Personal Flotation Devices-What’s in a Name?
Centuries ago, William Shakespeare wrote in Romeo and Juliet: “What’s in a name? That which we call a life jacket by any other name would float as much.” Wait a second. That is not exactly what Shakespeare wrote, is it? However, the recent discussion started by Rebecca Wear Robinson’s blog about using the term life jacket made me think of Shakespeare’s immortal line: “That which we call a rose by any other name would smell as sweet.”
In a follow-up blog, Rebecca wrote that she was surprised by the controversy over a name to call wearable personal flotation devices (PFDs). While I applaud those attempting to be more technically accurate in defining life jackets and other PFDs, I also understand where Rebecca is coming from. She and many groups are working hard to simplify messages about water safety so people understand what to do to prevent drownings and respond to emergencies.
Life Jacket, PFD, and Back to Life Jacket Again
Having been in the water safety business for over 40 years, I remember teaching children about lifejackets in swimming classes. At that time, we used the orange yolk-type PFD because it was the least expensive and therefore the type purchased by aquatic departments to be available for lessons. We taught that lifejackets must be US Coast Guard approved, the correct size for thew wearer, and in good repair. (This is still good advice!)
I remember the day when the term personal flotation device or PFD was introduced to replace lifejacket. At the time, I remember being told that there were other devices that cannot be classified as lifejackets that should be a part of the discussion of buoyancy aids and devices. This discussion then included the 5 types of PFDs identified by the US Coast Guard.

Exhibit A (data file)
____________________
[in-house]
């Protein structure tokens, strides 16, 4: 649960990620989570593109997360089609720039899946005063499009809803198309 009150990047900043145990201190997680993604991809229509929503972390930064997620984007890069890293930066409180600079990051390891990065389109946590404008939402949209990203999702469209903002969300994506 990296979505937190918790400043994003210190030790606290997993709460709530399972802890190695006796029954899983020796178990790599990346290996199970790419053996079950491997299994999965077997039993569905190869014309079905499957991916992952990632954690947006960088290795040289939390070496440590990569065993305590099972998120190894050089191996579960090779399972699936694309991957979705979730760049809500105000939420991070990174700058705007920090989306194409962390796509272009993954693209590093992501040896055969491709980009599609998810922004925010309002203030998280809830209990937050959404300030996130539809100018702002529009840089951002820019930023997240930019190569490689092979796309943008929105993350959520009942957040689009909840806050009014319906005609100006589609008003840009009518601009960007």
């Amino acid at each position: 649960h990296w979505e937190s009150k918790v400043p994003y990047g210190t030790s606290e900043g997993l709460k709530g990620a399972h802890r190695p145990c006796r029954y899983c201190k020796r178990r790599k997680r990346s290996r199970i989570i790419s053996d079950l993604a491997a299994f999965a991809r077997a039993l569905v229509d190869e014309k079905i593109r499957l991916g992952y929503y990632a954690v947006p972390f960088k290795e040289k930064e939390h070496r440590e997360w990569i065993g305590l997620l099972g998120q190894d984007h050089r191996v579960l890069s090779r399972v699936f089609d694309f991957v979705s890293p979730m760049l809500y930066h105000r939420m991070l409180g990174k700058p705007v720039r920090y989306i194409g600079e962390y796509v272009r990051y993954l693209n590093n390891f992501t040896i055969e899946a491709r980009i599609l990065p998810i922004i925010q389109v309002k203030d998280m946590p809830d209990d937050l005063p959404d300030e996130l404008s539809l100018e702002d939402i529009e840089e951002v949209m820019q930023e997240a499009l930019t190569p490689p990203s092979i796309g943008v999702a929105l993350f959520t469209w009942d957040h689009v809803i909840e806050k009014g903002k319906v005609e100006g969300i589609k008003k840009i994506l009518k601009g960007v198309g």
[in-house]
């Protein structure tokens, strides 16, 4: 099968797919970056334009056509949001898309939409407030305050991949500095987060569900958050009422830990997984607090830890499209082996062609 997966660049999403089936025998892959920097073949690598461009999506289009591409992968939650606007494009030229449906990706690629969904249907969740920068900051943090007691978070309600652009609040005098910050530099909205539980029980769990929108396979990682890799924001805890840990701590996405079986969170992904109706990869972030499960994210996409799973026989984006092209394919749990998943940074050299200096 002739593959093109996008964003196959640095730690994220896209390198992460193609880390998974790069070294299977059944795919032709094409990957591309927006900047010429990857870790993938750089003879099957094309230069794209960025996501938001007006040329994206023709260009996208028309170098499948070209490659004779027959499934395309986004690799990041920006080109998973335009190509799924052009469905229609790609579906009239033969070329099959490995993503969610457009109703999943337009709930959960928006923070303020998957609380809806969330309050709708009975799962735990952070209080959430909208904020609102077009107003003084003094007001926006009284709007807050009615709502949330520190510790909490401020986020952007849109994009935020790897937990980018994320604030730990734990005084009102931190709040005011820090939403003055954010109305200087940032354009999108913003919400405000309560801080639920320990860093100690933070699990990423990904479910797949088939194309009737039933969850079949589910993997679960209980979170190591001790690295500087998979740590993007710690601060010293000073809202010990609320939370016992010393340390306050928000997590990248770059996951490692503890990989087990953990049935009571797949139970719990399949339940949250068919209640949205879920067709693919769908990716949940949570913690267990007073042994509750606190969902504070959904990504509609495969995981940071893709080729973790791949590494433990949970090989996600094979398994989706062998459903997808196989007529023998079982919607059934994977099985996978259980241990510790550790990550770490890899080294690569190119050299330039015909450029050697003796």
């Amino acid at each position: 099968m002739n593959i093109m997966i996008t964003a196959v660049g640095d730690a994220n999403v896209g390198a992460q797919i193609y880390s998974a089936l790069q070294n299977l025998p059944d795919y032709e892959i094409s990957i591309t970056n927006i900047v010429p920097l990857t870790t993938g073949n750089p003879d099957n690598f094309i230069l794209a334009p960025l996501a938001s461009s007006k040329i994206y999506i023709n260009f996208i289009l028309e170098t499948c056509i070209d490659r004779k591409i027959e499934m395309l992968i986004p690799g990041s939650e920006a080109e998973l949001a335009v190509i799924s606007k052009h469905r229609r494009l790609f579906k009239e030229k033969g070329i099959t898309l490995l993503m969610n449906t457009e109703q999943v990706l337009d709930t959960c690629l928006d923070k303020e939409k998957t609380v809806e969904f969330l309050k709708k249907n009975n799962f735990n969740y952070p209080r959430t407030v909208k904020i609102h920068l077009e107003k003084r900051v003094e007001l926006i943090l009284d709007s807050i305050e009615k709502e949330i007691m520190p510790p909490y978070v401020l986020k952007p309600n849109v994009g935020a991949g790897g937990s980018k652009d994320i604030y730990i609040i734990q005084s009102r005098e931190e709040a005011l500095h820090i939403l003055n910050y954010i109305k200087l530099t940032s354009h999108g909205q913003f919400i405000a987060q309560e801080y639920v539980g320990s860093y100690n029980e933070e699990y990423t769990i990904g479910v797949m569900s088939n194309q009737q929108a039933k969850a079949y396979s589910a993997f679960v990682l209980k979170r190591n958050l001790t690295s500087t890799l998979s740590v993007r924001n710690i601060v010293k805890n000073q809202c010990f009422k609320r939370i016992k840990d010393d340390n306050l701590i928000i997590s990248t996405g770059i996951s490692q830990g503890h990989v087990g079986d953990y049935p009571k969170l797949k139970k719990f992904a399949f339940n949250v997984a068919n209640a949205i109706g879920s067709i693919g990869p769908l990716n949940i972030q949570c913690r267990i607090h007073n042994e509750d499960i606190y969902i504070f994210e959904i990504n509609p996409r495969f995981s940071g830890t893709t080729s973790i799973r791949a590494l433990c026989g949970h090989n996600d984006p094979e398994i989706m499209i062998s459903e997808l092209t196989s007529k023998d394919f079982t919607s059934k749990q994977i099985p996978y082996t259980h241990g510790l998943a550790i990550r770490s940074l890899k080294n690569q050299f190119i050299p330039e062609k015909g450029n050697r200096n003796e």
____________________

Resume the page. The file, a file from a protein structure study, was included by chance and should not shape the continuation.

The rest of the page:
Type I are off-shore life jackets designed to roll an unconscious wearer to a faceup position.
Type II are near-shore buoyant vests (see above) that provides less buoyancy than a Type I life jacket. Many Type II devices turn an unconscious victim face up.
Type III are flotation aids considered to be the most comfortable for recreation in and around the water. These devices should be used close to shore where quick rescue because they will not turn an unconscious victim face up. Type III devices are used for water skiing, jet skiing, tubing, fishing, hunting, water slide use, etc.
Type IV are throwable devices that include the life ring, seat cushions found on boats and airplanes, etc. The use of the term PFDs probably became popular to include Type IV devices in discussions about life jackets and related devices.
Type V are restricted-use and special-use devices like work vests, deck suits, and hybrids (devices with some buoyancy that can be inflated when necessary to provide additional buoyant support). Some Type V devices have additional features, like insulation to prevent hypothermia.
The Central Message: Don’t Just Pack It, Wear Your Jacket
Here’s where Rebecca and groups like the US Coast Guard are coming from. Wear your life jacket, especially when you are a nonswimmer, boating, using recreational equipment on the water, or around cold water. The use of “life jacket” in this message is meant to simplify the message and be inclusive of the appropriate wearable device. (For links about life jackets, go to General Water Safety.)
Following this central message, it is OK to state: Life jackets should meet US Coast Guard or ISO BS EN 12402 standards, be appropriate for the activity (i.e., ask an expert), fit snugly yet comfortably, and be in good repair. there are several types of life jackets, including buoyant vests and flotation aids.
It is great to be as precise as possible when discussing the technical aspects of a subject, but remember that simply messages are easy to remember and save lives. For example, the message “stay with the boat” does not need to be qualified for the type of vessel. It is a general rule.
By the way, if I am ever on a cruise and the purser or cruise director hands me a Type III buoyancy aid in case of an emergency at sea, I’m getting off at the next port of call!